Afghan Star

Movie Information

The Story: An overview of the Afghan version of American Idol with the focus on four finalists. The Lowdown: A well-intentioned, intelligent documentary with a clever hook at its center, but one that never quite soars thanks to rather uninspired filmmaking.
Genre: Documentary
Director: Havana Marking
Starring: Raafi Naabzada, Hameed Sajhizada, Setara Hussainzada, Lima Sahar, Daoud Sediqi
Rated: NR

I’d like to be more enthusiastic about Havana Marking’s Afghan Star than I am, but the fact is that it’s simply not as compelling as it ought to be. It’s well made. It offers a fascinating look into our culture as applied to another culture. It’s shrewdly structured to contain an element of drama—even two of them. But it’s just a little too flat-footed as filmmaking to suck you completely in. Ms. Marking lacks the sense of urgency to pull it all together.

Don’t misunderstand. This documentary about the Afghani version of American Idol is good and worth a look, but I was never swept up by it emotionally. I think I know why, but let’s look at what works about the film first. The idea of following the four finalists in the show—and looking at their diverse tribal backgrounds—provides the film with a solid framework. Better still, it offers the inherent drama of finding out which contestant will win. And since one of the two female contestants—Setara Hussainzada—is a rule breaker who goes beyond the dictates of Islamic religion (she shows her hair and dances during a performance), we’re given a much more potentially dangerous drama, since this results in death threats. (One interviewee simply states that she “should be killed.”)

All four contestants—Raafi Naabzada, Hameed Sajhizada, Setara Hussainzada, Lima Sahar—are likable, even if their talent might seem fairly limited to anyone without a taste for the kind of songs they perform. That’s simply a case of cultural difference and is beside the point of the film, which is to examine the possibility of a show like this cutting through the regional and tribal differences of the contestants and the people voting for them. The program is seen not so much as a talent show, but as a pop-culture phenomenon that has the ability to move Afghanistan a little closer to a sense of national unity. This aspect of the film is fascinating and what makes it important.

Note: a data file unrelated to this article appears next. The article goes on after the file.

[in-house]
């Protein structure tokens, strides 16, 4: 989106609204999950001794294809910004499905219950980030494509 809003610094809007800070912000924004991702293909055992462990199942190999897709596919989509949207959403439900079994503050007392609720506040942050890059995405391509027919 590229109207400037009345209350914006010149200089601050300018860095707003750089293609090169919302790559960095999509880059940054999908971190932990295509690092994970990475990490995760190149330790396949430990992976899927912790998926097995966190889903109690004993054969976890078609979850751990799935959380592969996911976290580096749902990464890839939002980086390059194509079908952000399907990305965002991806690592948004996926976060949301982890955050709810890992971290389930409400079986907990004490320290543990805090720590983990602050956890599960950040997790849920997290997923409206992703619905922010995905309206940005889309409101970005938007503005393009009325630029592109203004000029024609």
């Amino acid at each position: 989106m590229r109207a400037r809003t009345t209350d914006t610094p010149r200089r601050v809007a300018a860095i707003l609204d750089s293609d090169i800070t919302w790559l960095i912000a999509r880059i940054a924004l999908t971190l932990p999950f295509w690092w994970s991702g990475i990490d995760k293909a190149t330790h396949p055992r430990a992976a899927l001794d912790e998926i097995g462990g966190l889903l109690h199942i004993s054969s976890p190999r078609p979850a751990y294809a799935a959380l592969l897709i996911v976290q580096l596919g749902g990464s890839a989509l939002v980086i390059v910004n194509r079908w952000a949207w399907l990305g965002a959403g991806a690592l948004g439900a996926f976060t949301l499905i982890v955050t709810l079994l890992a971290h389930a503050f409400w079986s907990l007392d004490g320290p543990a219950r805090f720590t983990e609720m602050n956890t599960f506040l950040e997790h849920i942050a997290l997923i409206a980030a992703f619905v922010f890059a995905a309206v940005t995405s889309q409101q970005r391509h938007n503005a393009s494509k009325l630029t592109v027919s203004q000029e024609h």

However, I think the film falls down in its emotional impact mostly due to Marking’s heavy reliance—which may have been inevitable—on the technically crude footage of the actual show. Here’s a case where a little technical panache would have gone a long way toward making the question of who will win as exciting to the viewer of the film as it is to the contestants and the TV viewers. Instead, it’s just sort of there. The results are sadly lackluster, even if the concept and the intent are admirable. Not rated.

About Ken Hanke
Head film critic for Mountain Xpress from December 2000 until his death in June 2016. Author of books "Ken Russell's Films," "Charlie Chan at the Movies," "A Critical Guide to Horror Film Series," "Tim Burton: An Unauthorized Biography of the Filmmaker."

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